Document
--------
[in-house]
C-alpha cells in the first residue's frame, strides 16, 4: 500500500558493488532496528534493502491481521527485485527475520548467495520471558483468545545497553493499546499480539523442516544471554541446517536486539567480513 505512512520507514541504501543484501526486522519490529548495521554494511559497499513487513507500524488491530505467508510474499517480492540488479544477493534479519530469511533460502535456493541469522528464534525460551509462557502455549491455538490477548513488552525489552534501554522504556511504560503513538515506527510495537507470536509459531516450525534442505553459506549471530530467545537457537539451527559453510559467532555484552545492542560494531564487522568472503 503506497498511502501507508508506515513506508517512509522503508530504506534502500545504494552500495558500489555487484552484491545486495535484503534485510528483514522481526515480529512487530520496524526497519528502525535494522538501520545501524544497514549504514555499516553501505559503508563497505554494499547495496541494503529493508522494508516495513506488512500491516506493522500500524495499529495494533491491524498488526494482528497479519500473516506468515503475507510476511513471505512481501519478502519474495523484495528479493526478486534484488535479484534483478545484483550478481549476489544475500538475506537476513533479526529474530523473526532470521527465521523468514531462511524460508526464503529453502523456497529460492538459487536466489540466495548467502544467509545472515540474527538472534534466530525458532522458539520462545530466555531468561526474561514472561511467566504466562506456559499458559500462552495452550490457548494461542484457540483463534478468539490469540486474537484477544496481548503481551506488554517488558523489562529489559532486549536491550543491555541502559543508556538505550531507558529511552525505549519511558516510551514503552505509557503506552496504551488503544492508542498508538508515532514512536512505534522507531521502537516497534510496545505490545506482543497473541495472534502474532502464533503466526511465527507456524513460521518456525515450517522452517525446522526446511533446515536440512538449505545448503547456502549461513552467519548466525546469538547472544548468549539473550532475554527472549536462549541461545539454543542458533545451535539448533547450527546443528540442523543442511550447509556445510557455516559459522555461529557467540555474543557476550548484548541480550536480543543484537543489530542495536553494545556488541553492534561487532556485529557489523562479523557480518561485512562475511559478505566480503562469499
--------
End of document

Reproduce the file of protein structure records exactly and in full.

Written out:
[in-house]
C-alpha cells in the first residue's frame, strides 16, 4: 500500500558493488532496528534493502491481521527485485527475520548467495520471558483468545545497553493499546499480539523442516544471554541446517536486539567480513 505512512520507514541504501543484501526486522519490529548495521554494511559497499513487513507500524488491530505467508510474499517480492540488479544477493534479519530469511533460502535456493541469522528464534525460551509462557502455549491455538490477548513488552525489552534501554522504556511504560503513538515506527510495537507470536509459531516450525534442505553459506549471530530467545537457537539451527559453510559467532555484552545492542560494531564487522568472503 503506497498511502501507508508506515513506508517512509522503508530504506534502500545504494552500495558500489555487484552484491545486495535484503534485510528483514522481526515480529512487530520496524526497519528502525535494522538501520545501524544497514549504514555499516553501505559503508563497505554494499547495496541494503529493508522494508516495513506488512500491516506493522500500524495499529495494533491491524498488526494482528497479519500473516506468515503475507510476511513471505512481501519478502519474495523484495528479493526478486534484488535479484534483478545484483550478481549476489544475500538475506537476513533479526529474530523473526532470521527465521523468514531462511524460508526464503529453502523456497529460492538459487536466489540466495548467502544467509545472515540474527538472534534466530525458532522458539520462545530466555531468561526474561514472561511467566504466562506456559499458559500462552495452550490457548494461542484457540483463534478468539490469540486474537484477544496481548503481551506488554517488558523489562529489559532486549536491550543491555541502559543508556538505550531507558529511552525505549519511558516510551514503552505509557503506552496504551488503544492508542498508538508515532514512536512505534522507531521502537516497534510496545505490545506482543497473541495472534502474532502464533503466526511465527507456524513460521518456525515450517522452517525446522526446511533446515536440512538449505545448503547456502549461513552467519548466525546469538547472544548468549539473550532475554527472549536462549541461545539454543542458533545451535539448533547450527546443528540442523543442511550447509556445510557455516559459522555461529557467540555474543557476550548484548541480550536480543543484537543489530542495536553494545556488541553492534561487532556485529557489523562479523557480518561485512562475511559478505566480503562469499